In 2019, the Turner Contemporary art gallery in Margate will play host to the Turner prize. The seaside town, known for its coastal views and brilliant culture, is a place where artist JMW Turner often visited to paint the attractive east Kent skies.
The prize is regarded as one of the most prestigious accolades in contemporary art, and the winner will be rewarded with some £40,000. The presentation ceremony is always situated in a location and venue outside of London every other year.
As reported by the Guardian, the contemporary art prize is named after Turner because of his unique approach to landscape painting. At the time, his work was often considered controversial and usually reviled, but nevertheless had a lasting impact on art.
In today’s world, Turner is considered one of the UK’s greatest artists, commonly know as ‘the painter of light’. Despite mostly being renowned for his oil paintings, he was also admired for his watercolour landscape paintings.
The Turner Contemporary gallery is small but internationally respected and opened only six years ago, on the site of the boarding house where Turner stayed during his visits to the town. Although there has been some local cynicism, the venue has also been credited for stimulating the social and cultural regeneration of the surrounding area, which has seen an injection of nearly £50 million.
Artworks bought by the gallery include those by David Hockney, Grayson Perry and Leonardo da Vinci, among others.
Because of Turner’s visits to Margate, Victoria Pomery, director of the Turner Contemporary believes the town is appropriate for exhibiting the nominated artists and is thrilled by the announcement.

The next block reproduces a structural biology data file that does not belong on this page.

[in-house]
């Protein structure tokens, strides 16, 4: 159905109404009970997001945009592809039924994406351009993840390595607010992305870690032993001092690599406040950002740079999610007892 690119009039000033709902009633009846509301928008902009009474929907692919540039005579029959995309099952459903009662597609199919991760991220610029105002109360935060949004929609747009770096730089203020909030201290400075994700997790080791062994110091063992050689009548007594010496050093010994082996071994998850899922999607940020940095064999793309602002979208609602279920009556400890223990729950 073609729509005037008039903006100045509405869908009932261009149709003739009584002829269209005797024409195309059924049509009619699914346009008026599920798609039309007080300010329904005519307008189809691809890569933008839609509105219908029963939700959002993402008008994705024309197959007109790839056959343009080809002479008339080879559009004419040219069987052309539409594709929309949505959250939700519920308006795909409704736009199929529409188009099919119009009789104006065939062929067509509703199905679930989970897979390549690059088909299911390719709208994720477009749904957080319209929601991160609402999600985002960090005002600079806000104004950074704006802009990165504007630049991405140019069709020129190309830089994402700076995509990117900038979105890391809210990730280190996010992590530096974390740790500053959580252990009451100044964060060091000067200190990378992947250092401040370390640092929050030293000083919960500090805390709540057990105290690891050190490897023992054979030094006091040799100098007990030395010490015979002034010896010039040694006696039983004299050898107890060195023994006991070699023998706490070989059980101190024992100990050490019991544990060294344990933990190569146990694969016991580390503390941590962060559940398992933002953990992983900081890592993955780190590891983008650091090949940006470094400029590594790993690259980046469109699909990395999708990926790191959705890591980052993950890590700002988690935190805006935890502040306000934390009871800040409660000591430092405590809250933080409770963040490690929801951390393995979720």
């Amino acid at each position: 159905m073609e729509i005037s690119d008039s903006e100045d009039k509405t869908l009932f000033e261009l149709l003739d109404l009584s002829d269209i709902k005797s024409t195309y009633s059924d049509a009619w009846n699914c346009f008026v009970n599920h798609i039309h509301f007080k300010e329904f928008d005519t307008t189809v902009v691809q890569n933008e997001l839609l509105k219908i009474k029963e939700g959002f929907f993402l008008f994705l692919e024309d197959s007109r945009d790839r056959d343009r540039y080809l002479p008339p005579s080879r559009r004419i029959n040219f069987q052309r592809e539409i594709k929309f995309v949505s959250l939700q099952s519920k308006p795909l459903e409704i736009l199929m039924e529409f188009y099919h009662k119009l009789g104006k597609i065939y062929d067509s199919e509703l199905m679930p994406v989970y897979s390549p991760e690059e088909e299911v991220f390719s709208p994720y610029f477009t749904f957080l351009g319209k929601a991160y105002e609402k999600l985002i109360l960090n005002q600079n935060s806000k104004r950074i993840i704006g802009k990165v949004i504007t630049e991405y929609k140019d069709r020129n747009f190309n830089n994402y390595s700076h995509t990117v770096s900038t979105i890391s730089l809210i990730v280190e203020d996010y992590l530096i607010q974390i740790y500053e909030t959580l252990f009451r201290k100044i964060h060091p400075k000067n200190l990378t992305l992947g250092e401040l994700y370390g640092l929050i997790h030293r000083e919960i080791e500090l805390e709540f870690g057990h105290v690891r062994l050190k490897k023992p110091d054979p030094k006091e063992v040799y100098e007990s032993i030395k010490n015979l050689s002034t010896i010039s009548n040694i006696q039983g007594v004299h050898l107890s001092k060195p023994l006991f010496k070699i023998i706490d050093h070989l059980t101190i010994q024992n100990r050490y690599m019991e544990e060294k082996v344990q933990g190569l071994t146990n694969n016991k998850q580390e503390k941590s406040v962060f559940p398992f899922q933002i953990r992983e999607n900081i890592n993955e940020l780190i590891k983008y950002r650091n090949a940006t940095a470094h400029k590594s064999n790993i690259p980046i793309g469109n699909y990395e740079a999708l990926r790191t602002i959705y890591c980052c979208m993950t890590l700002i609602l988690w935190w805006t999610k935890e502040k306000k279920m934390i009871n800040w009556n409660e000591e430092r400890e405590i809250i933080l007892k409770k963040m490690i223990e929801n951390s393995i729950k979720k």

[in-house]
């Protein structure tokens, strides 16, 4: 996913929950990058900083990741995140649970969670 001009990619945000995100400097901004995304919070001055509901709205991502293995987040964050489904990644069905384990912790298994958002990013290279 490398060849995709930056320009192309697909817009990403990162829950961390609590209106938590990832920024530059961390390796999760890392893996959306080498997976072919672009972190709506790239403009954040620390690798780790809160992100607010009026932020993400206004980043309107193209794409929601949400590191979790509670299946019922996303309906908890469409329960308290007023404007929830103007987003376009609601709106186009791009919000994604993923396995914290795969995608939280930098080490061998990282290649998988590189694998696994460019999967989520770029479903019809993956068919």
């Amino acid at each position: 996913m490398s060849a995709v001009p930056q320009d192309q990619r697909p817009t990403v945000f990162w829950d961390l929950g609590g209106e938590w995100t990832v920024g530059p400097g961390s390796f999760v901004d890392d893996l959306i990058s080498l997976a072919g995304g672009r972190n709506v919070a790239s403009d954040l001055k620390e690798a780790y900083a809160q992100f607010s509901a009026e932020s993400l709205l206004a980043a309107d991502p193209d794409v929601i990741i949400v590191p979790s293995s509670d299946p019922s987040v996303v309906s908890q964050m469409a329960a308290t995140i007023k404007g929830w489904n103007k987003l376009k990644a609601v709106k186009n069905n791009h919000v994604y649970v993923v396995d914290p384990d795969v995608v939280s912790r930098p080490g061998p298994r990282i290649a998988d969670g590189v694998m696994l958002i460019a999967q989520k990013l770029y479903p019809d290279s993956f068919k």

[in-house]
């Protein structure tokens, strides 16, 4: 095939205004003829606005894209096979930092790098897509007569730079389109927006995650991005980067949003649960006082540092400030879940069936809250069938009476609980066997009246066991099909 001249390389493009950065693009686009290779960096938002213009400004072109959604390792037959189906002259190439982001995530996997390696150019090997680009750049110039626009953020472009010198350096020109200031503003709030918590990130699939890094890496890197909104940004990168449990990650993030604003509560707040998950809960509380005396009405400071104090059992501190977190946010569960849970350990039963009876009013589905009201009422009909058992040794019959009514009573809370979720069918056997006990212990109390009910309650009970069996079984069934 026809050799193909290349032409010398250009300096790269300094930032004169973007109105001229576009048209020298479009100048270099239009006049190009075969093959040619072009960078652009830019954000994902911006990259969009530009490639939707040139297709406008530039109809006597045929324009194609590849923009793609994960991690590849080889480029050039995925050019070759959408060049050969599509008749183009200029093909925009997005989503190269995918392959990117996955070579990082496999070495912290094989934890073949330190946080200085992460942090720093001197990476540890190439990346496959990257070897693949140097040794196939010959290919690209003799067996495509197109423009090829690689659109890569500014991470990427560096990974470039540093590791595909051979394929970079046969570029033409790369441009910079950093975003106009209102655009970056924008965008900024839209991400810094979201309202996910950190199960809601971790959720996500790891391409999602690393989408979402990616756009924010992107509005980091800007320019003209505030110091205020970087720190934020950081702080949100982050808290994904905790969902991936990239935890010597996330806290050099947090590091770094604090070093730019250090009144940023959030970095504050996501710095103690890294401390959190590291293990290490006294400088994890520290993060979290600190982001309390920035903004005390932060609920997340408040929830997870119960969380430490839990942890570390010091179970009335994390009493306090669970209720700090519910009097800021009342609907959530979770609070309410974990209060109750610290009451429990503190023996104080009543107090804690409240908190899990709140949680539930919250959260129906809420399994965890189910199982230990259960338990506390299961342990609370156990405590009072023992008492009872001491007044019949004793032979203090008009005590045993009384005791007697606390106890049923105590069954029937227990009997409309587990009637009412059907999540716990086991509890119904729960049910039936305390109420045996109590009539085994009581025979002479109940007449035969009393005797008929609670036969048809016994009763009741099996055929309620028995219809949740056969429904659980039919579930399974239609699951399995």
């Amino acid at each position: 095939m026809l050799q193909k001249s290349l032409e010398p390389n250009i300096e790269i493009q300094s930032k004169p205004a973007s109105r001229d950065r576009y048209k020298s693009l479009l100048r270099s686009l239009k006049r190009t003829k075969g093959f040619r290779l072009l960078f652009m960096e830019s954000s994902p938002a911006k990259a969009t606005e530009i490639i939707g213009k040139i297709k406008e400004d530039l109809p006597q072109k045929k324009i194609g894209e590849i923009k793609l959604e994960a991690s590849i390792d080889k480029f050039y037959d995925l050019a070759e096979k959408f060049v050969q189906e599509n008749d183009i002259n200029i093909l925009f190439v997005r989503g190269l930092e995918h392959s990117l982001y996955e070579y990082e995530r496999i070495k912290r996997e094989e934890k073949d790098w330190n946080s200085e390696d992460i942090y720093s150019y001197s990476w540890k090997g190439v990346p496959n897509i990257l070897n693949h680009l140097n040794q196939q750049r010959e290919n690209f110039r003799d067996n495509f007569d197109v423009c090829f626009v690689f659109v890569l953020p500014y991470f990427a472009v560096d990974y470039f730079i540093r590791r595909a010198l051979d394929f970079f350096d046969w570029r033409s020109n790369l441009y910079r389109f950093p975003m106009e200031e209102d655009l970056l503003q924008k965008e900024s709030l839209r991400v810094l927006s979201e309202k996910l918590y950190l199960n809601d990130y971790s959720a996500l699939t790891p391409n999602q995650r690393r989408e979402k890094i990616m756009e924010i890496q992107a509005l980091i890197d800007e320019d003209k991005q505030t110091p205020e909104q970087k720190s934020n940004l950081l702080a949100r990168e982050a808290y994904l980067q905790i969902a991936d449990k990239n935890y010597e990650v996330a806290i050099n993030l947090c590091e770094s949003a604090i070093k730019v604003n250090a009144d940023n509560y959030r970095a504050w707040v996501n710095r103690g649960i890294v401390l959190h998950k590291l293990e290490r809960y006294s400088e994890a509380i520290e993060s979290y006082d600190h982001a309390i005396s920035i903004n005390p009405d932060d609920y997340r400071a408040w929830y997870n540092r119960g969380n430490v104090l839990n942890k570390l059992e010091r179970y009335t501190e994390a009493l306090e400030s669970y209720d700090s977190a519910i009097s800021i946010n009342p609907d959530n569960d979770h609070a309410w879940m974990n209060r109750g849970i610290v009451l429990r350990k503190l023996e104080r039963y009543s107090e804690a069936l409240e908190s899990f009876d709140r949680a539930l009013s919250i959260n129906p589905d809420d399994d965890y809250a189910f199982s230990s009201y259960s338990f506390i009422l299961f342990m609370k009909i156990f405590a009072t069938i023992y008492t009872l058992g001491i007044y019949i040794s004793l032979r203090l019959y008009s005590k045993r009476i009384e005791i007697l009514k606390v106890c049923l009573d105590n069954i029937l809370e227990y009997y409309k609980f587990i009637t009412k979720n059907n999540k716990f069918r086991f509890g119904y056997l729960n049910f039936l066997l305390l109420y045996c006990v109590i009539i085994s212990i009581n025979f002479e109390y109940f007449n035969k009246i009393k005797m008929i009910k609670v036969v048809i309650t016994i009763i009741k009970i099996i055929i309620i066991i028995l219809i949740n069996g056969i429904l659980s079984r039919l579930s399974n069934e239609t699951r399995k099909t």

“This is a truly transformative opportunity for Margate to be part of something which invites conversations on an international scale, connecting our audiences to outstanding contemporary art and inspiring future generations of creative talent,” said Ms Pomery.
“It seems even more fitting to host the prize here in Margate on the site where JMW Turner was so inspired.”
For the first time ever, this year the Turner prize is open to artists of all ages, after having previously only being available to those under 50. Because of this, the four 2017 nominees (Lubaina Himid, Andrea Büttner, Rosalind Nashashibi and Hurvin Anderson) are aged between 43 and 62.
Last year, sculptor Helen Marten scooped the Turner prize, and in the past, winners have included Anish Kapoor, Damien Hirst, Antony Gormley, Tracey Emin and Wolfgang Tillmans.
Alex Farquharson, director of Tate Britain and chair of the Turner prize jury, commented: “It has helped revitalise south-east Kent, and the area is also now home to an exciting artist-led scene.The gallery’s associations with Turner have particular resonance, as Turner was an innovator in his day, and we are delighted that the prize will be presented in Kent.”